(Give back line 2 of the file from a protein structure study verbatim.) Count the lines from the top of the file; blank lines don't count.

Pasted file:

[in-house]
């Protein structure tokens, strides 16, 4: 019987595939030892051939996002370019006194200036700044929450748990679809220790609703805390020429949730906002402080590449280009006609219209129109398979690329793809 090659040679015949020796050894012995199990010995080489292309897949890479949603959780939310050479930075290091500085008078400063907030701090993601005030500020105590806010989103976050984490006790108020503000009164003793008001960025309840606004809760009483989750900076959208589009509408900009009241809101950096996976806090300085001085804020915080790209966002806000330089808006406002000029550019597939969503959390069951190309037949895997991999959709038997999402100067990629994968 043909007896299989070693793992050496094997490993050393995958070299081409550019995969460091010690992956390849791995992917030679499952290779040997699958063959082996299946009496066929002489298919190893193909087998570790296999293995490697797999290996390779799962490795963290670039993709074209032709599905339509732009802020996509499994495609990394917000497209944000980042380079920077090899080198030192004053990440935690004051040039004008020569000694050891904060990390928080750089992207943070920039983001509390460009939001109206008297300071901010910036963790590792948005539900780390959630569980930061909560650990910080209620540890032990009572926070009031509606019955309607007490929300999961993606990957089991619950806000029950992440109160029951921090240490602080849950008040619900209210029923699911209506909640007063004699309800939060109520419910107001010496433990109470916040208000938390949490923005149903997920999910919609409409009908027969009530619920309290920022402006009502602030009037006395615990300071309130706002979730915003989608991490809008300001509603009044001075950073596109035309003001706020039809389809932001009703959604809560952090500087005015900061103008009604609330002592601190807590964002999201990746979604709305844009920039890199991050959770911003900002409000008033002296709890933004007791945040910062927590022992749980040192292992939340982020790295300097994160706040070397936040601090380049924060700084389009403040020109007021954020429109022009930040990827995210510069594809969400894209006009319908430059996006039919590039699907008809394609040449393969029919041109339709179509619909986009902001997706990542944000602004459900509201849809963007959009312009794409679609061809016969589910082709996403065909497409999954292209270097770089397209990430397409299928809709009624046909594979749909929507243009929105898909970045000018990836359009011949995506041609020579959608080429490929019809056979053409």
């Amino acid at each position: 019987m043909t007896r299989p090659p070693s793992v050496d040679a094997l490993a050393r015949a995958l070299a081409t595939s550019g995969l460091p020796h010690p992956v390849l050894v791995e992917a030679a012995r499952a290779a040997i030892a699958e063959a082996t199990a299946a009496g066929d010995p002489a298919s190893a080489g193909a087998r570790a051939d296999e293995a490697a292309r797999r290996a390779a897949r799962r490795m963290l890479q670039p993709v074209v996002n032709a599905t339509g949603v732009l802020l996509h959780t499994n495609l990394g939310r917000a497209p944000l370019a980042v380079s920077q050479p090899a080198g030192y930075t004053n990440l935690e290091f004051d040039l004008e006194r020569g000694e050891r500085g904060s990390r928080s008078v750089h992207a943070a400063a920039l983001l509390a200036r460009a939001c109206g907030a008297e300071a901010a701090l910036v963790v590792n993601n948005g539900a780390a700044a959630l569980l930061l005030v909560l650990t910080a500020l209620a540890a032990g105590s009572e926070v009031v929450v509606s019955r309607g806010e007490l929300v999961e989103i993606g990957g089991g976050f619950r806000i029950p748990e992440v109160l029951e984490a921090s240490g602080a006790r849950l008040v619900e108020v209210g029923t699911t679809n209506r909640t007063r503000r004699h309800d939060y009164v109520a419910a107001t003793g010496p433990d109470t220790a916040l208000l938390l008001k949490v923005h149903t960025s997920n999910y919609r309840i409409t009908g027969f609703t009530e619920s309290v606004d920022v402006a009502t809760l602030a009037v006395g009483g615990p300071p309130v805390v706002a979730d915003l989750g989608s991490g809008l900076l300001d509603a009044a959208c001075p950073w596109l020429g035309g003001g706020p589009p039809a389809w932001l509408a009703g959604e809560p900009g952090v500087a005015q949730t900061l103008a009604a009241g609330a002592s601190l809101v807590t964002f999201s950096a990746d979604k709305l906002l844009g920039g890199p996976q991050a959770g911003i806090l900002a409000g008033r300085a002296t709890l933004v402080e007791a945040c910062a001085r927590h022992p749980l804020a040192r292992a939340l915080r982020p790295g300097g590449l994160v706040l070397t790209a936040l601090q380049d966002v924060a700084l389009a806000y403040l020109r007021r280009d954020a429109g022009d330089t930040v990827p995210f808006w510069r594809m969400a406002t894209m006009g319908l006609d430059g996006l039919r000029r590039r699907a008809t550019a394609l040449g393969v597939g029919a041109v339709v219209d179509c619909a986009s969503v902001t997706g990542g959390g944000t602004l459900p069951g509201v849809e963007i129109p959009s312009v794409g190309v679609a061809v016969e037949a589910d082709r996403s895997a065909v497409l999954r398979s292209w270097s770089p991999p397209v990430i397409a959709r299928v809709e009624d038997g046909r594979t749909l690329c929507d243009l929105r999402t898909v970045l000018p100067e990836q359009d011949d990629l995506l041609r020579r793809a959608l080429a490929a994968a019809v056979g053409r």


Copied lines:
């Protein structure tokens, strides 16, 4: 019987595939030892051939996002370019006194200036700044929450748990679809220790609703805390020429949730906002402080590449280009006609219209129109398979690329793809 090659040679015949020796050894012995199990010995080489292309897949890479949603959780939310050479930075290091500085008078400063907030701090993601005030500020105590806010989103976050984490006790108020503000009164003793008001960025309840606004809760009483989750900076959208589009509408900009009241809101950096996976806090300085001085804020915080790209966002806000330089808006406002000029550019597939969503959390069951190309037949895997991999959709038997999402100067990629994968 043909007896299989070693793992050496094997490993050393995958070299081409550019995969460091010690992956390849791995992917030679499952290779040997699958063959082996299946009496066929002489298919190893193909087998570790296999293995490697797999290996390779799962490795963290670039993709074209032709599905339509732009802020996509499994495609990394917000497209944000980042380079920077090899080198030192004053990440935690004051040039004008020569000694050891904060990390928080750089992207943070920039983001509390460009939001109206008297300071901010910036963790590792948005539900780390959630569980930061909560650990910080209620540890032990009572926070009031509606019955309607007490929300999961993606990957089991619950806000029950992440109160029951921090240490602080849950008040619900209210029923699911209506909640007063004699309800939060109520419910107001010496433990109470916040208000938390949490923005149903997920999910919609409409009908027969009530619920309290920022402006009502602030009037006395615990300071309130706002979730915003989608991490809008300001509603009044001075950073596109035309003001706020039809389809932001009703959604809560952090500087005015900061103008009604609330002592601190807590964002999201990746979604709305844009920039890199991050959770911003900002409000008033002296709890933004007791945040910062927590022992749980040192292992939340982020790295300097994160706040070397936040601090380049924060700084389009403040020109007021954020429109022009930040990827995210510069594809969400894209006009319908430059996006039919590039699907008809394609040449393969029919041109339709179509619909986009902001997706990542944000602004459900509201849809963007959009312009794409679609061809016969589910082709996403065909497409999954292209270097770089397209990430397409299928809709009624046909594979749909929507243009929105898909970045000018990836359009011949995506041609020579959608080429490929019809056979053409």